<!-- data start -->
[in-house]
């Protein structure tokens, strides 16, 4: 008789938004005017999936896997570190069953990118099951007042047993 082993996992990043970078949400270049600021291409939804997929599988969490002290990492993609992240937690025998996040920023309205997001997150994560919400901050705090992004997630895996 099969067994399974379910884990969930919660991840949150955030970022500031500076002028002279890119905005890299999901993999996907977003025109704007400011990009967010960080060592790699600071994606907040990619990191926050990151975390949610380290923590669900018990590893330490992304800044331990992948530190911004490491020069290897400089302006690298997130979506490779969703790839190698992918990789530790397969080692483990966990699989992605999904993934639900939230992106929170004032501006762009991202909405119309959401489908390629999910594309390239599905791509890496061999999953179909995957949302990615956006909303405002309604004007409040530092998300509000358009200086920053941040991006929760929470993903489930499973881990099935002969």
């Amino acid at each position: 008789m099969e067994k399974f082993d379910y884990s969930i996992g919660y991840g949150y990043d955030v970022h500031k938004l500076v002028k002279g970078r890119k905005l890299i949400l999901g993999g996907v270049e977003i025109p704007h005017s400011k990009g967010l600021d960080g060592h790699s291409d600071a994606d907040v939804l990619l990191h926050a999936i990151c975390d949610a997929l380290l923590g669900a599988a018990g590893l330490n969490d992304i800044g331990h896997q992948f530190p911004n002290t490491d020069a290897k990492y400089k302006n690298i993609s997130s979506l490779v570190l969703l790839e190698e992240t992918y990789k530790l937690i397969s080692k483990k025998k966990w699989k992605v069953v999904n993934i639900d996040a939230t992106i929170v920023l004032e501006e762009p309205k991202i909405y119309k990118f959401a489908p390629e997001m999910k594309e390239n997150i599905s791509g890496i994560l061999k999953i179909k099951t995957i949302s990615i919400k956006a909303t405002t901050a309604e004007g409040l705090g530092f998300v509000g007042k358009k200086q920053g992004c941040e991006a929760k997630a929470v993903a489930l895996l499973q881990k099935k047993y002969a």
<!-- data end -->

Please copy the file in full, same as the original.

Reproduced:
[in-house]
């Protein structure tokens, strides 16, 4: 008789938004005017999936896997570190069953990118099951007042047993 082993996992990043970078949400270049600021291409939804997929599988969490002290990492993609992240937690025998996040920023309205997001997150994560919400901050705090992004997630895996 099969067994399974379910884990969930919660991840949150955030970022500031500076002028002279890119905005890299999901993999996907977003025109704007400011990009967010960080060592790699600071994606907040990619990191926050990151975390949610380290923590669900018990590893330490992304800044331990992948530190911004490491020069290897400089302006690298997130979506490779969703790839190698992918990789530790397969080692483990966990699989992605999904993934639900939230992106929170004032501006762009991202909405119309959401489908390629999910594309390239599905791509890496061999999953179909995957949302990615956006909303405002309604004007409040530092998300509000358009200086920053941040991006929760929470993903489930499973881990099935002969």
């Amino acid at each position: 008789m099969e067994k399974f082993d379910y884990s969930i996992g919660y991840g949150y990043d955030v970022h500031k938004l500076v002028k002279g970078r890119k905005l890299i949400l999901g993999g996907v270049e977003i025109p704007h005017s400011k990009g967010l600021d960080g060592h790699s291409d600071a994606d907040v939804l990619l990191h926050a999936i990151c975390d949610a997929l380290l923590g669900a599988a018990g590893l330490n969490d992304i800044g331990h896997q992948f530190p911004n002290t490491d020069a290897k990492y400089k302006n690298i993609s997130s979506l490779v570190l969703l790839e190698e992240t992918y990789k530790l937690i397969s080692k483990k025998k966990w699989k992605v069953v999904n993934i639900d996040a939230t992106i929170v920023l004032e501006e762009p309205k991202i909405y119309k990118f959401a489908p390629e997001m999910k594309e390239n997150i599905s791509g890496i994560l061999k999953i179909k099951t995957i949302s990615i919400k956006a909303t405002t901050a309604e004007g409040l705090g530092f998300v509000g007042k358009k200086q920053g992004c941040e991006a929760k997630a929470v993903a489930l895996l499973q881990k099935k047993y002969a």